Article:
In a remote valley in the British Columbia interior, a massive telescope called the Canadian Hydrogen Intensity Mapping Experiment (CHIME) is scouring the skies for traces of dark energy, a mysterious force that drives the expansion of the universe but has never been directly detected. As if hunting for dark energy isn't challenging enough, radio astronomers fear it might not be long before proliferating tech like smartphones and space satellites make these kinds of studies—and even the ongoing search for aliens—impossible, due to radio interference.
According to Mark Halpern, principal investigator at CHIME and astronomy professor at the University of British Columbia, the growing number of communications satellites in space as well as technologies on the ground that emit radio waves are interfering with CHIME's data-collecting, and could potentially do more damage in the future. If radio astronomers aren't able to do their research, it could prevent us from making future discoveries about our universe.
"I feel like we're racing against time to get CHIME done while we still can," Halpern said.
Radio frequencies are everywhere. They're used to transport information for radio broadcasts, television, and your cell phone. As anybody who's ever awkwardly spoken to someone on a walkie-talkie that accidentally hooked up to the wrong frequency knows, it's really easy to interrupt those channels when one signal bleeds into the other.
It might not be such a big deal when your television gets a little bit of static. But interference can cause radio astronomers to lose their research data. Radio astronomy has led to the discovery of quasars, the imaging of asteroids, and showed us the cosmic microwave background, which is leftover radiation from the Big Bang. Just this week, scientists discovered a new source of gravitational wave: the violent merger of two neutron stars 130 million light years away. Astronomers will study the resulting radio waves to learn more about the energy of a neutron star collision, and how much mass is ejected.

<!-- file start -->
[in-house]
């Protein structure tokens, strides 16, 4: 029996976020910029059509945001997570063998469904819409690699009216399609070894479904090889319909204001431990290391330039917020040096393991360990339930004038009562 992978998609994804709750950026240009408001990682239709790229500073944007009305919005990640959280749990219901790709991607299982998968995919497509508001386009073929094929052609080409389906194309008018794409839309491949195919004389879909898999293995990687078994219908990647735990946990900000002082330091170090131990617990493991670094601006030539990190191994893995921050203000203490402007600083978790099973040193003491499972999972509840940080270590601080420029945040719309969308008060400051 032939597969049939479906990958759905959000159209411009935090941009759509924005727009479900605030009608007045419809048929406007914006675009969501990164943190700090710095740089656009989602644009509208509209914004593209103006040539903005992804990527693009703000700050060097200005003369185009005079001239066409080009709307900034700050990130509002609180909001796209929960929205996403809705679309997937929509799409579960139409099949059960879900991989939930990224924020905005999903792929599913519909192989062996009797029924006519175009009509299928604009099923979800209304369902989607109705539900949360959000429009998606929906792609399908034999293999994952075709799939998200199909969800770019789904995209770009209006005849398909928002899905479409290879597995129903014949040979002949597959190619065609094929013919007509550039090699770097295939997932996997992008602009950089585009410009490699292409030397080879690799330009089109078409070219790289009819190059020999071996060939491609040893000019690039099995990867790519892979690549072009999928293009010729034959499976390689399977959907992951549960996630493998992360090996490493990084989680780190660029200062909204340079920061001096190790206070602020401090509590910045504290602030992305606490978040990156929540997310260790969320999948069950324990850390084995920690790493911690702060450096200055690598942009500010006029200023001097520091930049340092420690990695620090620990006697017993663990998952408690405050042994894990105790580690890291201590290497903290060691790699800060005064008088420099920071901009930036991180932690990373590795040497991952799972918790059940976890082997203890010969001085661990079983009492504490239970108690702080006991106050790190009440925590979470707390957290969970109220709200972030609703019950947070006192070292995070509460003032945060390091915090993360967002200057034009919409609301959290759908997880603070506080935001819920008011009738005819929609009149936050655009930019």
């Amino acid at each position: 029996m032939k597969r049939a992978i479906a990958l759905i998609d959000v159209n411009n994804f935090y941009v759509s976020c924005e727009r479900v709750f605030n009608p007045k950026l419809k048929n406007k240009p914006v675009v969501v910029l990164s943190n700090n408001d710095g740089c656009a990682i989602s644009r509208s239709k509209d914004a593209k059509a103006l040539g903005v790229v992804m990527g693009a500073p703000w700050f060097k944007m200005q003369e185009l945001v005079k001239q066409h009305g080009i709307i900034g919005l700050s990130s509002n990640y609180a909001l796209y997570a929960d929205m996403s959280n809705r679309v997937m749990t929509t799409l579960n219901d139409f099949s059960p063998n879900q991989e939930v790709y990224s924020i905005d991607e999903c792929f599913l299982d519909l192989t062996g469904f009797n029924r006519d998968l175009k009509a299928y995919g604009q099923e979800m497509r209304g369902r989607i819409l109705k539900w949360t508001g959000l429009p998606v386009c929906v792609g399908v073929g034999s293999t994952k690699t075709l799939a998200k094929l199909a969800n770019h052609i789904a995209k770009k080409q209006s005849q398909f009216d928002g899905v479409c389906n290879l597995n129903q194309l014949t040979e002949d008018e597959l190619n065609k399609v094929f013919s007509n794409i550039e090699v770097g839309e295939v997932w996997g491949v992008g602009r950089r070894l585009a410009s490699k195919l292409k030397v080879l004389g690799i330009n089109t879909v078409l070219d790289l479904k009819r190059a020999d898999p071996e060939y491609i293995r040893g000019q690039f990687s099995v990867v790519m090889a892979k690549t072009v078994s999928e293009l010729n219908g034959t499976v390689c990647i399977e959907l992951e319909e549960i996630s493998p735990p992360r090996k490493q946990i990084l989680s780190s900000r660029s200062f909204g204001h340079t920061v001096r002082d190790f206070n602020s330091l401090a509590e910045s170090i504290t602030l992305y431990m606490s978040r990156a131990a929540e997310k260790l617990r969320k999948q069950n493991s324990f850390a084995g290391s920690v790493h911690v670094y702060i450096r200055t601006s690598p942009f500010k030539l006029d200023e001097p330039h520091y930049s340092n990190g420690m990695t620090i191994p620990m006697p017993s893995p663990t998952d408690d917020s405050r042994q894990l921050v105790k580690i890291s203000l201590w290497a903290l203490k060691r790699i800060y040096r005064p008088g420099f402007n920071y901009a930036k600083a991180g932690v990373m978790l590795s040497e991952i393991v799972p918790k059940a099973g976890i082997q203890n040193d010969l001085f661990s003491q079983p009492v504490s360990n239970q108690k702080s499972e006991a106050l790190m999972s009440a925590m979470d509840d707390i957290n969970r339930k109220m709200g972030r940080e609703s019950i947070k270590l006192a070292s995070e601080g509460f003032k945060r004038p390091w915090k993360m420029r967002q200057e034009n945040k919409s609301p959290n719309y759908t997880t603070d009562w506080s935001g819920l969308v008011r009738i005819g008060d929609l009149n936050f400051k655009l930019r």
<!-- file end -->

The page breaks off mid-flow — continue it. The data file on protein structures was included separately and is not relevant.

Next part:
The International Telecommunications Union (ITU), the United Nations' agency for policing frequencies, provides recommendations for how radio frequencies should be distributed. The agency sets aside a band of radio waves specifically for radio astronomy projects.
But the nature of CHIME's experiment makes it so that the telescope has to access a broader range of frequencies outside of that spectrum to map out more parts of the universe at once.
Halpern said the huge amount of frequencies they were accessing wasn't a problem when they initially started the project. They're located in a radio safe zone in a valley near Penticton, BC, where there is government-approved signage in the area telling drivers to turn off all electronic devices. But he said that around three years ago, a series of television stations started opening up near Penticton, causing bleeds into their signal.
Although the valley protects CHIME against local radio waves, the television satellites locked in orbit still cause interference. And since the scientists don't own the frequencies they use—and won't likely ever afford to buy a spectrum needed to perform their experiments, as they sell for billions—these scientists can't do much about it. Halpern expects the rest of their radio waves will be auctioned off for television eventually.
"It's completely not in the cards that CHIME could use any part of its budget to buy its own frequency," Halpern said. In terms of funding and priority, he said, communications services dwarf the resources of radio astronomers.